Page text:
How the hard-won lessons of IT are helping IIoT leapfrog to a better state of security

Every IIoT customer I speak to wants the strongest possible security. But who inside the customer's organization will execute and own the process?

Every industrial Internet of Things (IIoT) customer I speak to wants the strongest possible security. But who inside the customer’s organization will execute and own the process? In meeting after meeting with customers building IIoT capabilities, I encounter a natural but sometimes tense uncertainty between IT and OT/LOB professionals when it comes to IIoT security. That uncertainty is itself a security vulnerability because it delays essential security deployment.

In a recent blog, I explored significant differences between enterprise IT and OT, and how ABB bridges them in our quest to be the most trusted cybersecurity partner. Among those differences:

Availability: IT considers 99 percent uptime acceptable, while OT requires 99.999 percent up-time – the difference between 8.76 hours and 5.25 minutes of annual downtime.
System life: IT systems are refreshed, on average, every three to five years. OT systems, by contrast, last 10 to 15 years.
Patching: IT patching/updates can be done whenever updates are available, but OT patching/updates risk interrupting strategic, revenue-generating industrial operations.

There are many other IT/OT differences as well – such as varying approaches to the cloud – but all differences are subsumed by the universal need for the most resilient IIoT security available. The critical importance of strengthening industrial IoT security ASAP was recently underlined when malware known as Triton or Trisis, engineered specifically to sabotage industrial control systems (ICS), necessitated the precautionary shutdown of a key oil and gas facility in the Middle East. Earlier, Crash Override (also aptly known as Industroyer) targeted the Ukrainian electric utility Ukrenergo, causing a blackout in Kiev.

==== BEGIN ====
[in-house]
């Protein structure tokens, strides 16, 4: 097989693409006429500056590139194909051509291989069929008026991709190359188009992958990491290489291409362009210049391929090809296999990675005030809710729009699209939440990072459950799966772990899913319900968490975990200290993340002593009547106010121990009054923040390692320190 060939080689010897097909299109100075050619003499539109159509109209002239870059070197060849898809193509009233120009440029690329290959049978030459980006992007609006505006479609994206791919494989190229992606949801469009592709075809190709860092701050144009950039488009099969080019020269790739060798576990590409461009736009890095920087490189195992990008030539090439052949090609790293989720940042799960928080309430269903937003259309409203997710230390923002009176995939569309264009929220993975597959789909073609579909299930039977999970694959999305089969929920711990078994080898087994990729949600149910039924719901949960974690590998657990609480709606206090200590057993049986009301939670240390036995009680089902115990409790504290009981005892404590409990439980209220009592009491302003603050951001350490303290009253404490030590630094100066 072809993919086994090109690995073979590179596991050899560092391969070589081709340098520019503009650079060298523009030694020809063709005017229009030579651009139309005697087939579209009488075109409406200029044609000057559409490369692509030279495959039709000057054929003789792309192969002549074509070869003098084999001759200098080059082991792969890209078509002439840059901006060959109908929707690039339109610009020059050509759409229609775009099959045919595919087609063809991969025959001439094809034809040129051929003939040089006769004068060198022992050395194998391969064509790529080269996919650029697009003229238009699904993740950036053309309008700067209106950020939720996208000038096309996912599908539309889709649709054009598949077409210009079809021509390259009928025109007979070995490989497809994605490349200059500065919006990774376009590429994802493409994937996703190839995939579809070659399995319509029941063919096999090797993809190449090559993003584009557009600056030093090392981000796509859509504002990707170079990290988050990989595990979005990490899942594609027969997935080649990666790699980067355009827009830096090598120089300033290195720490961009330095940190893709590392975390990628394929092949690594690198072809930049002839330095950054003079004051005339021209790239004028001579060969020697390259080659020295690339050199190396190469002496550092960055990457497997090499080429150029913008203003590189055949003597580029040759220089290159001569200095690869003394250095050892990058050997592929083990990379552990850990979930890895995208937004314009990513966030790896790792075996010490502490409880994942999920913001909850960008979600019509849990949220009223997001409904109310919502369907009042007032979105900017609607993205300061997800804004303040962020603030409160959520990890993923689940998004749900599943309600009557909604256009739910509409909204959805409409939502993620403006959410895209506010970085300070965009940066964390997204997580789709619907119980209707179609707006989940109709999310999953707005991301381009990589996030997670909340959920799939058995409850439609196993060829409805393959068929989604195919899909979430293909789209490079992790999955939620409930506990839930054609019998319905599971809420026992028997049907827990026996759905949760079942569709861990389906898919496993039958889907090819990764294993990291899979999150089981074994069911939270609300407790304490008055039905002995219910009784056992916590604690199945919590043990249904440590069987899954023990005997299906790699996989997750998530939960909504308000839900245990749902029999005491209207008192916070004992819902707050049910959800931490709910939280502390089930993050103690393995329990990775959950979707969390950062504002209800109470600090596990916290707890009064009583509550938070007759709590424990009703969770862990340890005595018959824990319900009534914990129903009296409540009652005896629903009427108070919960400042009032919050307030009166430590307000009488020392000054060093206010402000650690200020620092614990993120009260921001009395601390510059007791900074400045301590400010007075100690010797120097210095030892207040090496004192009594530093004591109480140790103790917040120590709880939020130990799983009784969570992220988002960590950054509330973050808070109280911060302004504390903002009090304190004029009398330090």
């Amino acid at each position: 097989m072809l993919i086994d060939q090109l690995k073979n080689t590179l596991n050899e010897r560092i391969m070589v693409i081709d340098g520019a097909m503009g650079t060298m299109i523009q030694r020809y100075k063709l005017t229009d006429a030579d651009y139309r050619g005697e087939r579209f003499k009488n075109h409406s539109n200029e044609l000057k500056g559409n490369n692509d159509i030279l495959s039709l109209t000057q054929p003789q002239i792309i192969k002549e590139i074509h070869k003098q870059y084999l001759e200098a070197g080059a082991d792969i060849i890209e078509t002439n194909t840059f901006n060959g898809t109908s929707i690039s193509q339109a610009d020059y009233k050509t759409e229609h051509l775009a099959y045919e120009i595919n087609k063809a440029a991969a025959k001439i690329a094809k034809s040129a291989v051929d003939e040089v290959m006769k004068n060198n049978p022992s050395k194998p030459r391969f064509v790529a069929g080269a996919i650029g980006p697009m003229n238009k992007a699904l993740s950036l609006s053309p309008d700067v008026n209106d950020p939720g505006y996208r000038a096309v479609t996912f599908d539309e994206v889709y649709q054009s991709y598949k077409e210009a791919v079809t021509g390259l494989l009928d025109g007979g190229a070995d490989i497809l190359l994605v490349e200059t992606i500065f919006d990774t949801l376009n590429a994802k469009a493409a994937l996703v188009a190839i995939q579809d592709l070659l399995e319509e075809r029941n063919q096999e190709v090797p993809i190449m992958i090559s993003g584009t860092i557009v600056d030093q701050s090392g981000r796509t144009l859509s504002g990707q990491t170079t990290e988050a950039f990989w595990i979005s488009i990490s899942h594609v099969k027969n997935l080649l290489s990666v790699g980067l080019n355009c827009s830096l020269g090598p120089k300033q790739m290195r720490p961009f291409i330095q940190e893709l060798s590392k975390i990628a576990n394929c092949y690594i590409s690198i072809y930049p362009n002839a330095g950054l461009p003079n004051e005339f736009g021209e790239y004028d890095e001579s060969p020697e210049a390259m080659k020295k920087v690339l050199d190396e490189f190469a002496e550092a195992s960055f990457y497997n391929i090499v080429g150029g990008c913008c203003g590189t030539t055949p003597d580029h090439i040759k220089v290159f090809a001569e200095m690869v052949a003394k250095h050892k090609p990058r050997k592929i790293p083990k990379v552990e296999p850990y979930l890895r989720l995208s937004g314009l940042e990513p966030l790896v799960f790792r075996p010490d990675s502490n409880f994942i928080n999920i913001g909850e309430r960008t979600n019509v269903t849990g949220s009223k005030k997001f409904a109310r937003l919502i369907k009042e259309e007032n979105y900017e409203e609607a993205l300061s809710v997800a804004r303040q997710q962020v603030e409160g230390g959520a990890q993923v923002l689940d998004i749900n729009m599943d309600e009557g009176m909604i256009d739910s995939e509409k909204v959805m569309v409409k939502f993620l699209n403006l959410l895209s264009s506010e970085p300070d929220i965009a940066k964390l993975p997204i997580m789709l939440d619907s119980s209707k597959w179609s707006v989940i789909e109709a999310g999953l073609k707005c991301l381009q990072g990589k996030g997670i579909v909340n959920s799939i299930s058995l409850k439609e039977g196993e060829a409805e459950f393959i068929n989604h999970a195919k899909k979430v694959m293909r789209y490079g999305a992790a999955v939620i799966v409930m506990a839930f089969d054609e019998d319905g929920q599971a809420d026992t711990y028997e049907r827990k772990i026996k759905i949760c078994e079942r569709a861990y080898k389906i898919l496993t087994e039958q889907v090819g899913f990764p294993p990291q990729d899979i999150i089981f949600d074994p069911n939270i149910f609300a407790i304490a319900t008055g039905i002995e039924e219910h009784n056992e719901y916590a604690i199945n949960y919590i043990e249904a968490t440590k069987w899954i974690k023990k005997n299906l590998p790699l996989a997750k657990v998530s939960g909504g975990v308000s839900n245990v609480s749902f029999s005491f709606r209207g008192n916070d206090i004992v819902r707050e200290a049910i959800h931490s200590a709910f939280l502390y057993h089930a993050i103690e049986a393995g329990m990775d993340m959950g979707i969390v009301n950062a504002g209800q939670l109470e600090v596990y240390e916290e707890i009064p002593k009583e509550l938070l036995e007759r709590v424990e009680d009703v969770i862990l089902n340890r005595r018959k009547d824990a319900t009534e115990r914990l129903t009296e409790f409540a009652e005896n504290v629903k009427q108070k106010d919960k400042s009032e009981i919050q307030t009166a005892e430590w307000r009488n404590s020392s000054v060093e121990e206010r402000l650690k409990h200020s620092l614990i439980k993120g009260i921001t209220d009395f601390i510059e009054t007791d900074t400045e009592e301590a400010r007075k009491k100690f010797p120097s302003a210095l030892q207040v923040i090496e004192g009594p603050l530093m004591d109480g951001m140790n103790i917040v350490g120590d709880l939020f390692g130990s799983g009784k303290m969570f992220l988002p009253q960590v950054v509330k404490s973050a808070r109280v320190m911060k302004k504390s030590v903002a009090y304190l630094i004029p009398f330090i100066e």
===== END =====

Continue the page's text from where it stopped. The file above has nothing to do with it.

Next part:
While the convergence of digital IT and physical OT is driving the 4th Industrial Revolution on a macro level, within individual companies the IT/OT perplex is hindering development and deployment of IIoT security. A recent Forrester survey of IT and OT/LOB leaders showed IT and OT managers evenly divided on whether IT or OT is responsible for security, according to InformationWeek’s DARKReading. As an alarming result of this standoff, reports Forrester, an unacceptably large number of companies – 59 percent – are willing to “tolerate medium-to-high risk in relation to IoT security.”[1]

I believe that’s wrong, as well as dangerous. The uncertainty generated by OT/IT friction is a major se-curity vulnerability because it delays protecting a company’s defining assets. The key to swift, effective action is a holistic approach that harmonizes the talent, commitment, knowledge, and capabilities of IT and OT professionals.

The big idea: Leapfrogging to an advanced state of IIoT Security

Our approach is to help industrial companies use the hard-won, long-fought lessons of IT to leapfrog to an advanced state of IIoT security – expertly architected and deployed to meet OT’s differentiated requirements. A good analogy is emerging economies that never built extensive landline communications or traditional energy grids that can now simply leapfrog aging infrastructure and go right to wire-less/digital telecom and distributed energy grids.

If one thinks of OT systems as another form of data center – the heavily protected core of enterprise IT – there are some promising ideas one can adapt from decades of IT experience to provide new levels of IIoT security while honoring the specific needs of OT. Among them:

Separation of end-point networks